However, all is not likely to be plain sailing in 2021.  These markets have largely been developed off the back of voluntary or industry-led principles, which can be open to interpretation and some of the labelling that has occurred lacks clarity and consistency. 

Regulatory initiatives underway, such as the development of sustainable taxonomies and regulatory green bond standards, will help to formalise ESG market issuance and tackle issues like “green-washing”.  But, in doing so it is also likely to limit the scope of eligible issuance opportunities, and we think this will lead to further innovations in areas such as sustainability linked bonds.

We expect innovations around sustainability-linked instruments to be an enabler that will continue to widen access to ESG funding across a variety of sectors.  This trend already started in 2020 and was evident in sectors such as transport, chemicals and food & beverages in terms of the loan market, and early indications are that Q1 2021 SLB issuance is at record levels.  We see this continuing to accelerate and broaden in scope during 2021 and expect to see more sustainability linked bonds from entities that have perhaps historically been less able to tap traditional green markets. 

We also expect to see ESG labels adapting further to cater to the currently underserved asset classes, such as high yield bonds and certain structured finance transactions.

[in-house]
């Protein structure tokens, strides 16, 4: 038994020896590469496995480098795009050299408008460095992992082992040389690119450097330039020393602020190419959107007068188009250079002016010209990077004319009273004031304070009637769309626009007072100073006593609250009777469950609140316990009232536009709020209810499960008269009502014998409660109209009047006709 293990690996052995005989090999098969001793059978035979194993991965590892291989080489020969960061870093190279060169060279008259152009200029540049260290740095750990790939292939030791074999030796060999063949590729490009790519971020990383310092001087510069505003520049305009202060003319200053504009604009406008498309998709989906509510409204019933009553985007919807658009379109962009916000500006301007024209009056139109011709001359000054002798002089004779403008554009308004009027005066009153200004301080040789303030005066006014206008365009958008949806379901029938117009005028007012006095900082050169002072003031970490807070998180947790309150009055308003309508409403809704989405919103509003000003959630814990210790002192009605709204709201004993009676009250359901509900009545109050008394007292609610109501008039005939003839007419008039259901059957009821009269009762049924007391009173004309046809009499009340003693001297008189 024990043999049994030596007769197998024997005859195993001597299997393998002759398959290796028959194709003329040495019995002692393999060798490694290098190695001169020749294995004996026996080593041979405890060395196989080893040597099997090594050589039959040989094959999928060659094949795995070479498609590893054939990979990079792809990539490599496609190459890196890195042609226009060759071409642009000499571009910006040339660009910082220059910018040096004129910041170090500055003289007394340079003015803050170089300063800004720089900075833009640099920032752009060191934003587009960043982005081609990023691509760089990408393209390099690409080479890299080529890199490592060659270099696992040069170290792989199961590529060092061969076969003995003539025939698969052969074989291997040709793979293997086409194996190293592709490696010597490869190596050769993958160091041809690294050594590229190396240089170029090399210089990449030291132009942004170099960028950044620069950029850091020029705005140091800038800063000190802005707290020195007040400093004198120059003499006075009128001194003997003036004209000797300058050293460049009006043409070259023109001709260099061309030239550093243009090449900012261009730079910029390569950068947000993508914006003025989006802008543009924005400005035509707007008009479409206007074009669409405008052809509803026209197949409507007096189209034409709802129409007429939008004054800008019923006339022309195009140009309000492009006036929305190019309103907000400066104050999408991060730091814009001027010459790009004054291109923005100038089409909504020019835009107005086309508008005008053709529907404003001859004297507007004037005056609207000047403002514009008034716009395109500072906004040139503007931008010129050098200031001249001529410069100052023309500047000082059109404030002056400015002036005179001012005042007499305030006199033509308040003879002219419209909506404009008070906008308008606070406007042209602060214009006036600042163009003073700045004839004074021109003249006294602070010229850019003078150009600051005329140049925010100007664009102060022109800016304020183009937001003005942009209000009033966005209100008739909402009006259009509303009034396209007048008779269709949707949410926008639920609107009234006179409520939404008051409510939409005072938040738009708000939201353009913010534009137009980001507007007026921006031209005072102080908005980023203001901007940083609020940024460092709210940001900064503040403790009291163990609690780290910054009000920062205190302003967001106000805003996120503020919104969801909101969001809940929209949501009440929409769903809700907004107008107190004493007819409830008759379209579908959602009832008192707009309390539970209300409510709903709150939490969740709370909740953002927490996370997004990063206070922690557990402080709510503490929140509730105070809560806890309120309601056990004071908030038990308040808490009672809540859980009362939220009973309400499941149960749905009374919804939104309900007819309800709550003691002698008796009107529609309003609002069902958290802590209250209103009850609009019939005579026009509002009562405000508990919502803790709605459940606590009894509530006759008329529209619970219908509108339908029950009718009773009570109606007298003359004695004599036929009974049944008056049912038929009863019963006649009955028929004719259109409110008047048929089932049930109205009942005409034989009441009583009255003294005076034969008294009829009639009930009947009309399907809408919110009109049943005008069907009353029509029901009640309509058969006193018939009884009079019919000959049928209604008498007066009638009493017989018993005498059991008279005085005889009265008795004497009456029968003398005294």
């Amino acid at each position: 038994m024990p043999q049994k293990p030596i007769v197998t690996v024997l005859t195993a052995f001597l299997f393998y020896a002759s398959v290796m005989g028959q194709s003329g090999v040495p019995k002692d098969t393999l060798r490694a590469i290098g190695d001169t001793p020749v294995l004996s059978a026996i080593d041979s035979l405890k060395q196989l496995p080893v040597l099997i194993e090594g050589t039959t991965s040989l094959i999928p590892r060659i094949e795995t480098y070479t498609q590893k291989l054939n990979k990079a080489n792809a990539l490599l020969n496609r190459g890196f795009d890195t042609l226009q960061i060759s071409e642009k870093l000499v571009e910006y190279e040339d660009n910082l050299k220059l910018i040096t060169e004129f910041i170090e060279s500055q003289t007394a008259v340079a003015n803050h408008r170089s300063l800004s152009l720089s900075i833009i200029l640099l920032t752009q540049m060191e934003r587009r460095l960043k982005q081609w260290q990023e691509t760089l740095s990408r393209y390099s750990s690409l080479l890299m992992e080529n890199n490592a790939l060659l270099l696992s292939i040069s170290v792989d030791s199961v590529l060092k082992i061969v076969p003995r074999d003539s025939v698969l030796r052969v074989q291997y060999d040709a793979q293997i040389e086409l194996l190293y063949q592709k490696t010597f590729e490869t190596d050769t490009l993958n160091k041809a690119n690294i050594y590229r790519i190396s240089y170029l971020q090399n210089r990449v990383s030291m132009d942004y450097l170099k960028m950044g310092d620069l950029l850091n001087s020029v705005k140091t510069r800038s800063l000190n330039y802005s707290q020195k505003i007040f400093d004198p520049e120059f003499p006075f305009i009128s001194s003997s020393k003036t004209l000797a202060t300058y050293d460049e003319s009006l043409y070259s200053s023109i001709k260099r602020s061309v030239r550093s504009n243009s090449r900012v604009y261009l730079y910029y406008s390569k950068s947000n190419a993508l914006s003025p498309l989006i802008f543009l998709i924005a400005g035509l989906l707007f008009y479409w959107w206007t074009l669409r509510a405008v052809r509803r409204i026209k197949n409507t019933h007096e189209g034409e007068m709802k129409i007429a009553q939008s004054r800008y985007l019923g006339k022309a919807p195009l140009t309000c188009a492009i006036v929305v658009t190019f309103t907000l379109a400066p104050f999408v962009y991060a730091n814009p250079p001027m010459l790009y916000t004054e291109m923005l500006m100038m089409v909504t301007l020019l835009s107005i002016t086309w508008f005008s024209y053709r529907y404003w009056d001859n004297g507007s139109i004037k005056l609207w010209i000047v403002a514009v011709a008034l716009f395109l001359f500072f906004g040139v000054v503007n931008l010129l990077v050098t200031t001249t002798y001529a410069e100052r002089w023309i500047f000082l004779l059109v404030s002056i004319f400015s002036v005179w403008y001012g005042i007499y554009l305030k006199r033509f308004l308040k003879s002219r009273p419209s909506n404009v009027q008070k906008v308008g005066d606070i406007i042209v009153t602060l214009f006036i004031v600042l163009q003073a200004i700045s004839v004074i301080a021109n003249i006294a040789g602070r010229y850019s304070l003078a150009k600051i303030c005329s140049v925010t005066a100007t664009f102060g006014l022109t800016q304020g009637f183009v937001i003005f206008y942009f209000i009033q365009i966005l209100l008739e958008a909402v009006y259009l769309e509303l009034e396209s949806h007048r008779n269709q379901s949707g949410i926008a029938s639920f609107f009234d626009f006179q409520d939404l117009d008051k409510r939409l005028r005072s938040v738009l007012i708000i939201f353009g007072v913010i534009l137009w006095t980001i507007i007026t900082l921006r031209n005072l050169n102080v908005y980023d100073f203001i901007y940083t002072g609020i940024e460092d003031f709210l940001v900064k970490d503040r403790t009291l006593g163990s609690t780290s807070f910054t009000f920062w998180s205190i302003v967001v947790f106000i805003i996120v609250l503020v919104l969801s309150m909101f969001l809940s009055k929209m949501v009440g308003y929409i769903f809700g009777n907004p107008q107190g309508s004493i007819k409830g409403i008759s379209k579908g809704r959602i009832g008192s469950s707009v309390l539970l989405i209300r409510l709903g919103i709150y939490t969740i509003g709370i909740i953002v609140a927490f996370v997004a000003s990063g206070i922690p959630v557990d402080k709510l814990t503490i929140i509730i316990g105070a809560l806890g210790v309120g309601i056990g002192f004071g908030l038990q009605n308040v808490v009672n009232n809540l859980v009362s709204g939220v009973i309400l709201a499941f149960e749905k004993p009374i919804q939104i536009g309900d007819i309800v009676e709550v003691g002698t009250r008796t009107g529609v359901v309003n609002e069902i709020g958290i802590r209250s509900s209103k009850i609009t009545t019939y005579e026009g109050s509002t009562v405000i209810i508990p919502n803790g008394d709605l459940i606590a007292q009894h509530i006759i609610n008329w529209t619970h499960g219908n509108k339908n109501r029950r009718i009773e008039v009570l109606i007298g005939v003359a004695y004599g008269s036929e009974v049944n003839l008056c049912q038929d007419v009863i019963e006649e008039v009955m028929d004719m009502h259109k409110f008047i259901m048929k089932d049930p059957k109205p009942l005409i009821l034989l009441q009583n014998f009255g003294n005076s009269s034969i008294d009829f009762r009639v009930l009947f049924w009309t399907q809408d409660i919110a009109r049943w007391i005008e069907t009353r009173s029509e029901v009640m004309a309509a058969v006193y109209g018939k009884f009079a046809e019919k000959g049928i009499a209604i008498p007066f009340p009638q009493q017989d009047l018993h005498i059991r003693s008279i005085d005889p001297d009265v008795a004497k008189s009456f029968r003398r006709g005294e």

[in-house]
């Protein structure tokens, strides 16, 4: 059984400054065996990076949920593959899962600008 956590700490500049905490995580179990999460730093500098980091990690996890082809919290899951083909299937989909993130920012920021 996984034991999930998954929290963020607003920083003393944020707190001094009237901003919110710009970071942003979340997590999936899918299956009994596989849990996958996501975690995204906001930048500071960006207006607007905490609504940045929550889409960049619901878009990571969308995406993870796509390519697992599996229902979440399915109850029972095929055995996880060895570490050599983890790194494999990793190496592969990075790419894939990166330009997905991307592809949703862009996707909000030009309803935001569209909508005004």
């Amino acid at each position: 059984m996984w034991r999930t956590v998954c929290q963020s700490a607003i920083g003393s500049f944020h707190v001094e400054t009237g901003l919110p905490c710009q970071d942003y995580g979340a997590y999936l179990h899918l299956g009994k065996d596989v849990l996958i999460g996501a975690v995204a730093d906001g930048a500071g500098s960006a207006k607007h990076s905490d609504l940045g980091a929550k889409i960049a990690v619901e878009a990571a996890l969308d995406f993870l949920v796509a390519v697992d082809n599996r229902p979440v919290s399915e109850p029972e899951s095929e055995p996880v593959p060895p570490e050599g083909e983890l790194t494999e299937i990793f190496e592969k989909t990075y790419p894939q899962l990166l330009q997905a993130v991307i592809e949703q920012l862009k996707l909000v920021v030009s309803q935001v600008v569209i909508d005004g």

Do you expect more details to emerge on the array of net zero pledges made in 2020?

We expect companies and governments to start providing more extensive detail around their plans on how to achieve net-zero pledges.  Hopefully this will make the likely economic impacts much clearer to the market.

Economies accounting for more than two-thirds of world GDP have now made pledges to reach net-zero emissions. However, the economic and credit consequences depend on energy strategies undertaken to achieve net-zero, as well as factors such as technological progress and the role of carbon offsetting in many industries.

How all of these factors interact means that the global energy mix in 2050 could potentially vary widely under different scenarios and, with it, macroeconomic consequences such as changes in commodity prices.  

Costs of capital for new solar and wind capacity continue to fall in many regions with increasing economies of scale, expansion of competitive auctions and policy support.  This is a trend likely to continue in 2021, but the longer-term outcome is by no means certain.  Whilst a very big change from business as usual is required to achieve a rapid decarbonisation scenario, things need to go substantially beyond that if the net zero pledges are to be achieved.

China is set to play a significant role over the next few decades and will start up its domestic emission trading scheme in 2021.  We believe this will rapidly become the world’s largest scheme, and is a key aspect to watch during the course of this year.

Whilst we expect many strategies will start to become clearer in 2021, as policies are announced and implemented, this potentially only represents the tip of the iceberg in terms of the actions that will need to follow. 

Our ESG vulnerability scores, published in October 2020, for global utilities, and February 2021 for oil, gas and natural resources entities, look at how credit risks build over time in a scenario that sees global warming limited to 2 degrees by 2050.  The reports we published provide an interesting insight into the variances in credit risk that could occur across countries, regions, sectors and sub-sectors, as the world tries to transition to a low carbon future.